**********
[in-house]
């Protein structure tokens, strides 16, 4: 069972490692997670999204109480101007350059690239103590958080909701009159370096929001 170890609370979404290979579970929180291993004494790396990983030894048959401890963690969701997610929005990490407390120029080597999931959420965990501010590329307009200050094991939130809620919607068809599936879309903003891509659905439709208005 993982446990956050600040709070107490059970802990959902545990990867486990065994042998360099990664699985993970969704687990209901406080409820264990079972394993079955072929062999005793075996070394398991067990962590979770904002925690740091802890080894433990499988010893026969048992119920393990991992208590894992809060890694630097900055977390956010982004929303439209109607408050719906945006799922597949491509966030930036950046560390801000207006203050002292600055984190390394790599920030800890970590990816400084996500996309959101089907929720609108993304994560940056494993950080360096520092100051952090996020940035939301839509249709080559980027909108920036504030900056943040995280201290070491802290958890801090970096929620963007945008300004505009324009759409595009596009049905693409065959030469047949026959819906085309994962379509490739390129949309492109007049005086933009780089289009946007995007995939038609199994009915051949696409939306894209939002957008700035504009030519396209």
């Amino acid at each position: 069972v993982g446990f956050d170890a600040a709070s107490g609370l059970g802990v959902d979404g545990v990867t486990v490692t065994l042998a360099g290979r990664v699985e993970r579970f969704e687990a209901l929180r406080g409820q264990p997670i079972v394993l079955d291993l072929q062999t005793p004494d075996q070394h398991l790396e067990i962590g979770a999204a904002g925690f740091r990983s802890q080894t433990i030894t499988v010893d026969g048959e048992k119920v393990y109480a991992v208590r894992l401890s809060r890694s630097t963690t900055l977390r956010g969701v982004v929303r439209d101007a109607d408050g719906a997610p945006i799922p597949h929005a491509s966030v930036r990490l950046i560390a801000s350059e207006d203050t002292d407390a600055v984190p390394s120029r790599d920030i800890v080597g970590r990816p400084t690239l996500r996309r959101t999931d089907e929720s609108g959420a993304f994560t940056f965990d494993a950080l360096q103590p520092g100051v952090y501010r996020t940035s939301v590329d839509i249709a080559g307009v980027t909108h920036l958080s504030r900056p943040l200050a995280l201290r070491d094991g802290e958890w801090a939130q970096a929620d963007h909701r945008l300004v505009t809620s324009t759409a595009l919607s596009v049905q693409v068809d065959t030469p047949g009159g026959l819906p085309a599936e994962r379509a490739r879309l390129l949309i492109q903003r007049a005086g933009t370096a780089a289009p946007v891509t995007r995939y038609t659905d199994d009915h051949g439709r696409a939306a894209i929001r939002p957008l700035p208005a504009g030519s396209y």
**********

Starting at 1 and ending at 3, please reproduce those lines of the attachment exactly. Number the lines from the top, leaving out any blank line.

[in-house]
């Protein structure tokens, strides 16, 4: 069972490692997670999204109480101007350059690239103590958080909701009159370096929001 170890609370979404290979579970929180291993004494790396990983030894048959401890963690969701997610929005990490407390120029080597999931959420965990501010590329307009200050094991939130809620919607068809599936879309903003891509659905439709208005 993982446990956050600040709070107490059970802990959902545990990867486990065994042998360099990664699985993970969704687990209901406080409820264990079972394993079955072929062999005793075996070394398991067990962590979770904002925690740091802890080894433990499988010893026969048992119920393990991992208590894992809060890694630097900055977390956010982004929303439209109607408050719906945006799922597949491509966030930036950046560390801000207006203050002292600055984190390394790599920030800890970590990816400084996500996309959101089907929720609108993304994560940056494993950080360096520092100051952090996020940035939301839509249709080559980027909108920036504030900056943040995280201290070491802290958890801090970096929620963007945008300004505009324009759409595009596009049905693409065959030469047949026959819906085309994962379509490739390129949309492109007049005086933009780089289009946007995007995939038609199994009915051949696409939306894209939002957008700035504009030519396209």
């Amino acid at each position: 069972v993982g446990f956050d170890a600040a709070s107490g609370l059970g802990v959902d979404g545990v990867t486990v490692t065994l042998a360099g290979r990664v699985e993970r579970f969704e687990a209901l929180r406080g409820q264990p997670i079972v394993l079955d291993l072929q062999t005793p004494d075996q070394h398991l790396e067990i962590g979770a999204a904002g925690f740091r990983s802890q080894t433990i030894t499988v010893d026969g048959e048992k119920v393990y109480a991992v208590r894992l401890s809060r890694s630097t963690t900055l977390r956010g969701v982004v929303r439209d101007a109607d408050g719906a997610p945006i799922p597949h929005a491509s966030v930036r990490l950046i560390a801000s350059e207006d203050t002292d407390a600055v984190p390394s120029r790599d920030i800890v080597g970590r990816p400084t690239l996500r996309r959101t999931d089907e929720s609108g959420a993304f994560t940056f965990d494993a950080l360096q103590p520092g100051v952090y501010r996020t940035s939301v590329d839509i249709a080559g307009v980027t909108h920036l958080s504030r900056p943040l200050a995280l201290r070491d094991g802290e958890w801090a939130q970096a929620d963007h909701r945008l300004v505009t809620s324009t759409a595009l919607s596009v049905q693409v068809d065959t030469p047949g009159g026959l819906p085309a599936e994962r379509a490739r879309l390129l949309i492109q903003r007049a005086g933009t370096a780089a289009p946007v891509t995007r995939y038609t659905d199994d009915h051949g439709r696409a939306a894209i929001r939002p957008l700035p208005a504009g030519s396209y």